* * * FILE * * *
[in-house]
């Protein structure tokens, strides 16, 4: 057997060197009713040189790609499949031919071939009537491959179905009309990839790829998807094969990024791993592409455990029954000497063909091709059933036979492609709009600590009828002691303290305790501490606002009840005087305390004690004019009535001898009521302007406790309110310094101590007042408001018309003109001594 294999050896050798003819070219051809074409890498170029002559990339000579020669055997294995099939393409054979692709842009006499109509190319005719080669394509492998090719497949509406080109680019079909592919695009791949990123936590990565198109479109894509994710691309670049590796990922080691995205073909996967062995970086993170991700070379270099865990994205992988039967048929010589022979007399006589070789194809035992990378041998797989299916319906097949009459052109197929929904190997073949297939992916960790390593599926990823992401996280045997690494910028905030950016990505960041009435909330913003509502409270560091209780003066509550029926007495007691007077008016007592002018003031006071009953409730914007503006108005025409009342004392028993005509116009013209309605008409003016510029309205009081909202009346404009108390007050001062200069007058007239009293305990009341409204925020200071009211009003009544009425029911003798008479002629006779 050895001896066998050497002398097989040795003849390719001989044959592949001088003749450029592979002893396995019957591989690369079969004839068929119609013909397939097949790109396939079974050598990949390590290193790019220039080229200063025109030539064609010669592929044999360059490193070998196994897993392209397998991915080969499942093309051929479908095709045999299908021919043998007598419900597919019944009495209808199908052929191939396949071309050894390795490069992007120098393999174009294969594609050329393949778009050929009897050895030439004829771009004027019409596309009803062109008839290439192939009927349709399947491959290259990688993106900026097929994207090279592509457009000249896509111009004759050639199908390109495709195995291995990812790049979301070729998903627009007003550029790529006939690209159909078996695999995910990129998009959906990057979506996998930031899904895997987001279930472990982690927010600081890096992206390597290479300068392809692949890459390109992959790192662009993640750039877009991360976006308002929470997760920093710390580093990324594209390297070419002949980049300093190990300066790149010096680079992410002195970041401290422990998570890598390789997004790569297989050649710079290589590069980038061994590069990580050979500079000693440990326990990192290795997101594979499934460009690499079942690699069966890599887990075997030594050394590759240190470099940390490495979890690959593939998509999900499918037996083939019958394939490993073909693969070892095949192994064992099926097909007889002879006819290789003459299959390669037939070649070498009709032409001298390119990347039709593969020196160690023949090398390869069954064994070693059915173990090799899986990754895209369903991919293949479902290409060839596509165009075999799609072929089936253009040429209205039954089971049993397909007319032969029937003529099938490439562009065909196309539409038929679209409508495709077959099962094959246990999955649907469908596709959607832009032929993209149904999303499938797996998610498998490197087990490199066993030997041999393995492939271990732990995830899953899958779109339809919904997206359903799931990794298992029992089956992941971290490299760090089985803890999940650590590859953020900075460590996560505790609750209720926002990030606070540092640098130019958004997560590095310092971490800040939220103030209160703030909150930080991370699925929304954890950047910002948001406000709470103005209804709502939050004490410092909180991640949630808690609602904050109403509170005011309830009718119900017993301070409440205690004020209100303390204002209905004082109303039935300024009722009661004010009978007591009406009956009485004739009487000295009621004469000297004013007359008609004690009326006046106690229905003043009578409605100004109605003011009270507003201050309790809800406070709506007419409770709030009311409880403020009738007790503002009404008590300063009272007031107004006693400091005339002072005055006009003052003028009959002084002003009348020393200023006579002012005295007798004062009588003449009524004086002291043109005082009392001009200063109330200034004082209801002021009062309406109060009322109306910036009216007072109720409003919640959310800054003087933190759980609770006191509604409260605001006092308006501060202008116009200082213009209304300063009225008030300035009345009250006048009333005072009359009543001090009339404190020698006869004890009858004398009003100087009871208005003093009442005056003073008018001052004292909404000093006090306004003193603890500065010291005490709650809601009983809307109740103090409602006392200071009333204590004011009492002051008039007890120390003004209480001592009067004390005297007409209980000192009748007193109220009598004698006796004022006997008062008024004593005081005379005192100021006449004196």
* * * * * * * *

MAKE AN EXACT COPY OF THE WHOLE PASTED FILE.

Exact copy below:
[in-house]
């Protein structure tokens, strides 16, 4: 057997060197009713040189790609499949031919071939009537491959179905009309990839790829998807094969990024791993592409455990029954000497063909091709059933036979492609709009600590009828002691303290305790501490606002009840005087305390004690004019009535001898009521302007406790309110310094101590007042408001018309003109001594 294999050896050798003819070219051809074409890498170029002559990339000579020669055997294995099939393409054979692709842009006499109509190319005719080669394509492998090719497949509406080109680019079909592919695009791949990123936590990565198109479109894509994710691309670049590796990922080691995205073909996967062995970086993170991700070379270099865990994205992988039967048929010589022979007399006589070789194809035992990378041998797989299916319906097949009459052109197929929904190997073949297939992916960790390593599926990823992401996280045997690494910028905030950016990505960041009435909330913003509502409270560091209780003066509550029926007495007691007077008016007592002018003031006071009953409730914007503006108005025409009342004392028993005509116009013209309605008409003016510029309205009081909202009346404009108390007050001062200069007058007239009293305990009341409204925020200071009211009003009544009425029911003798008479002629006779 050895001896066998050497002398097989040795003849390719001989044959592949001088003749450029592979002893396995019957591989690369079969004839068929119609013909397939097949790109396939079974050598990949390590290193790019220039080229200063025109030539064609010669592929044999360059490193070998196994897993392209397998991915080969499942093309051929479908095709045999299908021919043998007598419900597919019944009495209808199908052929191939396949071309050894390795490069992007120098393999174009294969594609050329393949778009050929009897050895030439004829771009004027019409596309009803062109008839290439192939009927349709399947491959290259990688993106900026097929994207090279592509457009000249896509111009004759050639199908390109495709195995291995990812790049979301070729998903627009007003550029790529006939690209159909078996695999995910990129998009959906990057979506996998930031899904895997987001279930472990982690927010600081890096992206390597290479300068392809692949890459390109992959790192662009993640750039877009991360976006308002929470997760920093710390580093990324594209390297070419002949980049300093190990300066790149010096680079992410002195970041401290422990998570890598390789997004790569297989050649710079290589590069980038061994590069990580050979500079000693440990326990990192290795997101594979499934460009690499079942690699069966890599887990075997030594050394590759240190470099940390490495979890690959593939998509999900499918037996083939019958394939490993073909693969070892095949192994064992099926097909007889002879006819290789003459299959390669037939070649070498009709032409001298390119990347039709593969020196160690023949090398390869069954064994070693059915173990090799899986990754895209369903991919293949479902290409060839596509165009075999799609072929089936253009040429209205039954089971049993397909007319032969029937003529099938490439562009065909196309539409038929679209409508495709077959099962094959246990999955649907469908596709959607832009032929993209149904999303499938797996998610498998490197087990490199066993030997041999393995492939271990732990995830899953899958779109339809919904997206359903799931990794298992029992089956992941971290490299760090089985803890999940650590590859953020900075460590996560505790609750209720926002990030606070540092640098130019958004997560590095310092971490800040939220103030209160703030909150930080991370699925929304954890950047910002948001406000709470103005209804709502939050004490410092909180991640949630808690609602904050109403509170005011309830009718119900017993301070409440205690004020209100303390204002209905004082109303039935300024009722009661004010009978007591009406009956009485004739009487000295009621004469000297004013007359008609004690009326006046106690229905003043009578409605100004109605003011009270507003201050309790809800406070709506007419409770709030009311409880403020009738007790503002009404008590300063009272007031107004006693400091005339002072005055006009003052003028009959002084002003009348020393200023006579002012005295007798004062009588003449009524004086002291043109005082009392001009200063109330200034004082209801002021009062309406109060009322109306910036009216007072109720409003919640959310800054003087933190759980609770006191509604409260605001006092308006501060202008116009200082213009209304300063009225008030300035009345009250006048009333005072009359009543001090009339404190020698006869004890009858004398009003100087009871208005003093009442005056003073008018001052004292909404000093006090306004003193603890500065010291005490709650809601009983809307109740103090409602006392200071009333204590004011009492002051008039007890120390003004209480001592009067004390005297007409209980000192009748007193109220009598004698006796004022006997008062008024004593005081005379005192100021006449004196």